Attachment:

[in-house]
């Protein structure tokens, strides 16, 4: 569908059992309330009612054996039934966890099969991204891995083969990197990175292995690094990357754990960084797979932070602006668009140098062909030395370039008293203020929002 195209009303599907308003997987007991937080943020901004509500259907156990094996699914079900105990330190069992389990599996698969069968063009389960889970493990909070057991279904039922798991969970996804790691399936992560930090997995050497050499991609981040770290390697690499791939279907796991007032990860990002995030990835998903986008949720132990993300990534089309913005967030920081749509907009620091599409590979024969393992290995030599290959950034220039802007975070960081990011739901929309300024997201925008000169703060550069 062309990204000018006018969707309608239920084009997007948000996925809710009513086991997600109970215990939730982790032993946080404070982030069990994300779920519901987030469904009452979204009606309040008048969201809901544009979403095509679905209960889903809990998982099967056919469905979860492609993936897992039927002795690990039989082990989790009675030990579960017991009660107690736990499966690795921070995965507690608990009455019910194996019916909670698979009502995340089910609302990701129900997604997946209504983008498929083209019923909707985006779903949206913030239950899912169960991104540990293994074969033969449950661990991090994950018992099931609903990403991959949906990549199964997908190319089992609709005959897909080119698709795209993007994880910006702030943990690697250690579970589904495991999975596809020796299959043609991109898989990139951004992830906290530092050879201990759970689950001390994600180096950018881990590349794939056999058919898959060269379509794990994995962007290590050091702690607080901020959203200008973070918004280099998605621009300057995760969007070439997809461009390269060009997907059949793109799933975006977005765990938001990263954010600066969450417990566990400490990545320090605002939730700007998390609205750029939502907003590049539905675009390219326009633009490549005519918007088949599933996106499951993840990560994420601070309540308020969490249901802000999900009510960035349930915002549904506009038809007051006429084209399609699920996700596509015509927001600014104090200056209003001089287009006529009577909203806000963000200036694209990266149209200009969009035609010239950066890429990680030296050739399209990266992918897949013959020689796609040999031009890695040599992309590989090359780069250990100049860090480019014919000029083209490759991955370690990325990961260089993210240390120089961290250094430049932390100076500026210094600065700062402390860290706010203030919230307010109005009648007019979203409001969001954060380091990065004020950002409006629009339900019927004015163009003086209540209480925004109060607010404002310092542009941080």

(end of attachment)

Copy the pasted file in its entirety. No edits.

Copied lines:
[in-house]
């Protein structure tokens, strides 16, 4: 569908059992309330009612054996039934966890099969991204891995083969990197990175292995690094990357754990960084797979932070602006668009140098062909030395370039008293203020929002 195209009303599907308003997987007991937080943020901004509500259907156990094996699914079900105990330190069992389990599996698969069968063009389960889970493990909070057991279904039922798991969970996804790691399936992560930090997995050497050499991609981040770290390697690499791939279907796991007032990860990002995030990835998903986008949720132990993300990534089309913005967030920081749509907009620091599409590979024969393992290995030599290959950034220039802007975070960081990011739901929309300024997201925008000169703060550069 062309990204000018006018969707309608239920084009997007948000996925809710009513086991997600109970215990939730982790032993946080404070982030069990994300779920519901987030469904009452979204009606309040008048969201809901544009979403095509679905209960889903809990998982099967056919469905979860492609993936897992039927002795690990039989082990989790009675030990579960017991009660107690736990499966690795921070995965507690608990009455019910194996019916909670698979009502995340089910609302990701129900997604997946209504983008498929083209019923909707985006779903949206913030239950899912169960991104540990293994074969033969449950661990991090994950018992099931609903990403991959949906990549199964997908190319089992609709005959897909080119698709795209993007994880910006702030943990690697250690579970589904495991999975596809020796299959043609991109898989990139951004992830906290530092050879201990759970689950001390994600180096950018881990590349794939056999058919898959060269379509794990994995962007290590050091702690607080901020959203200008973070918004280099998605621009300057995760969007070439997809461009390269060009997907059949793109799933975006977005765990938001990263954010600066969450417990566990400490990545320090605002939730700007998390609205750029939502907003590049539905675009390219326009633009490549005519918007088949599933996106499951993840990560994420601070309540308020969490249901802000999900009510960035349930915002549904506009038809007051006429084209399609699920996700596509015509927001600014104090200056209003001089287009006529009577909203806000963000200036694209990266149209200009969009035609010239950066890429990680030296050739399209990266992918897949013959020689796609040999031009890695040599992309590989090359780069250990100049860090480019014919000029083209490759991955370690990325990961260089993210240390120089961290250094430049932390100076500026210094600065700062402390860290706010203030919230307010109005009648007019979203409001969001954060380091990065004020950002409006629009339900019927004015163009003086209540209480925004109060607010404002310092542009941080």